# Orbital Photon Speed at the equatorial plane of a rotating black hole

I've been trying to calculate $$d\phi/dt$$ of photons orbiting a Kerr black hole (Kerr metric in Boyer-Lindquist coordinates) on the equatorial plane, both counter and along with its rotation. So I used that $$u_\mu u^\mu=0$$, which applies for the four-velocities of photons and, because I wanted a circular orbit, I said $$r = \mathrm{const}$$. The same goes for $$\theta$$ (we have one specific plane, $$\theta=\pi/2$$)

My problem is that I reach a result expressed in $$g_{ab}$$ which I can't seem to bring to a simpler form (for example with $$\Delta$$):

$$\frac{d\phi }{dt}_\mathrm{with} = \frac{\sqrt{g_{t\phi }^{2}-g_{tt}g_{\phi \phi }} - g_{t\phi }}{g_{\phi \phi }}$$ $$\frac{d\phi }{dt}_\mathrm{counter} = -\frac{\sqrt{g_{t\phi }^{2}-g_{tt}g_{\phi \phi }} - g_{t\phi }}{g_{\phi \phi }}$$

Is my approach completely wrong or am I missing something? Should I use l and e instead?

• Have you actually tried substituting the BL metric elements into those equations? You seem to have stopped short! This is probably something you want to do in a computer algebra package, like wxMaxima wxmaxima-developers.github.io/wxmaxima/index.html Jun 7, 2021 at 9:04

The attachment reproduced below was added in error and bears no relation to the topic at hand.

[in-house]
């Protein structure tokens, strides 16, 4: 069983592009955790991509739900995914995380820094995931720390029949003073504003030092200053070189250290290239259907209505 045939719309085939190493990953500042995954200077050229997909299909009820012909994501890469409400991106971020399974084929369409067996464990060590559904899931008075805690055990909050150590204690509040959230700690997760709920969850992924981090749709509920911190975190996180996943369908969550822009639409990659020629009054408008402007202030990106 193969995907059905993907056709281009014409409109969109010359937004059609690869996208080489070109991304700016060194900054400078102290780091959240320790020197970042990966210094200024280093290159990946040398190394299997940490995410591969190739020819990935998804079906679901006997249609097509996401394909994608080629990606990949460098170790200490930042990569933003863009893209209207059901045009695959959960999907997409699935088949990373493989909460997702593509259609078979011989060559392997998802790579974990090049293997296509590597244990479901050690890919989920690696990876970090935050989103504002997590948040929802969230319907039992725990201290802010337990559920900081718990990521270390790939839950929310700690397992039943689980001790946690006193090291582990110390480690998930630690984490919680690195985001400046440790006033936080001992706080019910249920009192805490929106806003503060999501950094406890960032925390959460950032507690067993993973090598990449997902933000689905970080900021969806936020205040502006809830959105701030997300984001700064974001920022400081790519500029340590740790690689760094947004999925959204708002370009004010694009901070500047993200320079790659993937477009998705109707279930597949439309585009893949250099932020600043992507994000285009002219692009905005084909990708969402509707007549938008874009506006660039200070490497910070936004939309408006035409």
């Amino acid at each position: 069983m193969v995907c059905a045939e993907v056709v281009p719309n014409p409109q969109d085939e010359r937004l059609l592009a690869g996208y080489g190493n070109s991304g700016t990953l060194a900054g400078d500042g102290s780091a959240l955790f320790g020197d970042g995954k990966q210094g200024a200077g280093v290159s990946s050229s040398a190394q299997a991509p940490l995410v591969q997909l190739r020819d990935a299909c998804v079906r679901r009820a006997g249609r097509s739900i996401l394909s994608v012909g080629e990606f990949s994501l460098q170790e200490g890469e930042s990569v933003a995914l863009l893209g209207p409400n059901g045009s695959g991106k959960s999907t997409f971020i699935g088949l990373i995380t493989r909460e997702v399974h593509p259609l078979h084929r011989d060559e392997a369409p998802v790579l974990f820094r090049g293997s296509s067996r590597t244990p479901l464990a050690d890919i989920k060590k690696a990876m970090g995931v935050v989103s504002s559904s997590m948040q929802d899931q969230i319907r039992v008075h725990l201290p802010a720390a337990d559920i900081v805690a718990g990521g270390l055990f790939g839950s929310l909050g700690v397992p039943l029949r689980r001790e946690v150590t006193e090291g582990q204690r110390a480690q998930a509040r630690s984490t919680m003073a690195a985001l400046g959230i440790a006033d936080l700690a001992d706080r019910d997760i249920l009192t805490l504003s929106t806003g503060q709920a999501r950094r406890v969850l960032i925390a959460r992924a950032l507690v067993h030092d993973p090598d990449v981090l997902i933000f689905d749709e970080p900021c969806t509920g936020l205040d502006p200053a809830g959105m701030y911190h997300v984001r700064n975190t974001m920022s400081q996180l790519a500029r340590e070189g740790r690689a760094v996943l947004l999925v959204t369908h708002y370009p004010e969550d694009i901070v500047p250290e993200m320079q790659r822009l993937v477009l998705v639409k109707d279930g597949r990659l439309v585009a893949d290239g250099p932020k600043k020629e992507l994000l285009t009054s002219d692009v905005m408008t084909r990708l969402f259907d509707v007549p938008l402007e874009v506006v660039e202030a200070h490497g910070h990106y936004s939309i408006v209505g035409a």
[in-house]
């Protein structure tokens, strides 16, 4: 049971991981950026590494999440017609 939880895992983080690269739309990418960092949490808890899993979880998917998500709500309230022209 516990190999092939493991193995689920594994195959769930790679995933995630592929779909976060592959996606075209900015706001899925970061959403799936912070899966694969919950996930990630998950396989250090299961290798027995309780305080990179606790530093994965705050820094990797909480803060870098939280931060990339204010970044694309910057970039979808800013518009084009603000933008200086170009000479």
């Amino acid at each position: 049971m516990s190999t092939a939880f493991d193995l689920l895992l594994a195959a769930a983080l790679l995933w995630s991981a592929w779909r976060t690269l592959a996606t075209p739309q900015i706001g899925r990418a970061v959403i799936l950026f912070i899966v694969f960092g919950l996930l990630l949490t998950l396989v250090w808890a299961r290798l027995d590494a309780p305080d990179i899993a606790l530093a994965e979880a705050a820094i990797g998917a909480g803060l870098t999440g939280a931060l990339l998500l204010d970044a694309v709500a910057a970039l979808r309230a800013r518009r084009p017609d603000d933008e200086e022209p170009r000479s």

• yes, i've been trying i use mathematica but it just can't bring it to a simpler form Jun 7, 2021 at 9:16
• OK, just checking, been there done that - that is pretty much what it is! If you keep delta unexpanded you might miss simplifications, but if you expand delta, you end up with a mess. The CAS will help you avoid errors, but rarely gives you an answer in the form you want without a lot of meddling. Good luck! Jun 7, 2021 at 9:38
• thank you so much! Jun 7, 2021 at 11:03

You are right and you only need to develop the calculations with BL values and obtain the simplifications.

You have $$g_{\phi\phi}(\frac{d\phi}{dt})^2+2g_{t\phi}\frac{d\phi}{dt}+g_{tt}=0\ \ \ \ \ \ [1]$$

With $$m=\frac{GM}{c^2}$$, and:

$$g_{\phi\phi}=r^2+a^2+\frac{2ma^2}{r}$$

$$g_{t\phi}=-\frac{2ma}{r}c$$

$$g_{tt}=-\left (1-\frac{2m}{r}\right )c^2$$

By multiplying $$[1]$$ by $$r^2$$, you have: $$(r^4+a^2r^2+2ma^2r)(\frac{d\phi}{dt})^2-4marc\frac{d\phi}{dt}-(r^2-2mr)c^2 = 0\ \ \ \ \ \ [2]$$ After some calculations and simplifications, the discriminant of $$[2]$$ is written as:

$$4c^2r^2(r^2-2mr+a^2)$$ or $$4c^2r^2\Delta$$ with $$\Delta=r^2-2mr+a^2$$.

Then the two solutions for $$\frac{d\phi}{dt}$$ are:

$$\frac{d\phi}{dt}_{with}=c\frac{2ma+r\sqrt{\Delta}}{r^3+a^2r+2ma^2}$$ and $$\frac{d\phi}{dt}_{counter}=c\frac{2ma-r\sqrt{\Delta}}{r^3+a^2r+2ma^2}$$

Hoping to have answered the question,

Best regards.